So how much will Richard Sherman really make under his new four-year extension?
Sherman’s self-report of $40 million guaranteed and $57.4 million over four years is close to being completely accurate, but it’s not completely accurate.
For starters, the deal has a five-year, not four-year, value of $57.4 million. (Actually, $57.431 million.) It comes from the $1.431 million he was due to make in the final year of his rookie deal plus $56 million in new money over the next four years.
Of the amount, only $12.431 million is fully guaranteed at signing, via the $1.431 million base salary in 2014 plus an $11 million signing bonus. The rest of the guarantee ($27.569 million) covers injury only at first. By February 2016, it will all be fully guaranteed.
The first chunk, a $10 million 2015 base salary, becomes fully guaranteed on the fifth day of the waiver period after the next Super Bowl. The remaining $17.569 million ($12.569 million in 2016 base salary and $5 million of his $11.431 million base salary in 2017) becomes fully guaranteed on the fifth day of the waiver period after the Super Bowl to be played in February 2016.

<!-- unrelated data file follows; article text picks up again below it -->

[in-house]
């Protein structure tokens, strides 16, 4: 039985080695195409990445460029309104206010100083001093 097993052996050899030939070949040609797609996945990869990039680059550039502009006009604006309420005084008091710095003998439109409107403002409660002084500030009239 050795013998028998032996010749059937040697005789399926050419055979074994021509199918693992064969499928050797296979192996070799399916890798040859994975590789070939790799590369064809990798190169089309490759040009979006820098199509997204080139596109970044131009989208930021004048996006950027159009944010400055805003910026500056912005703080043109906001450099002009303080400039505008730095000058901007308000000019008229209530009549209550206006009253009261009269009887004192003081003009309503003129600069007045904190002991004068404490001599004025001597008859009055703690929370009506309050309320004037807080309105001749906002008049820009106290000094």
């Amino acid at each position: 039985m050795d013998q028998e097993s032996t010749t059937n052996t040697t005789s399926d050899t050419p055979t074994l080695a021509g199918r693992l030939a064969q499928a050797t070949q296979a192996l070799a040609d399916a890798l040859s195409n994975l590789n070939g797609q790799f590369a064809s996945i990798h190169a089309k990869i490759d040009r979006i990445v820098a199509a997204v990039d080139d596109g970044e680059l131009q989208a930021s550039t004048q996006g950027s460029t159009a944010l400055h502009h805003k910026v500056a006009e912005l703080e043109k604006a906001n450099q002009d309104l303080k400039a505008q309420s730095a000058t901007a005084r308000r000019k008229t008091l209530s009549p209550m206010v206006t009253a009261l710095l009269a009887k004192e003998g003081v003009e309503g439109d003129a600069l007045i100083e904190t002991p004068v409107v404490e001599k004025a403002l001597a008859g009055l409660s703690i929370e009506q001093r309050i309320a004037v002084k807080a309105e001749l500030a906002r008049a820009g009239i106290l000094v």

If the Seahawks cut Sherman after one season (highly unlikely), he hits the market next February with $12.431 million earned under the new contract. If they cut him after two seasons (possibly but not likely), he walks away with $22.431 million for two seasons, and becomes a free agent.
If they don’t cut him by February 2016, he’ll earn $40 million guaranteed. If he plays out the full deal, he’ll make $57.4 million and hit the market while still under the age of 30.
It’s a darn good deal for a guy who was still a year away from becoming a free agent (or having the franchise tag applied) and who had no leverage to force the team to give him the kind of contract that few fifth-round picks ever receive.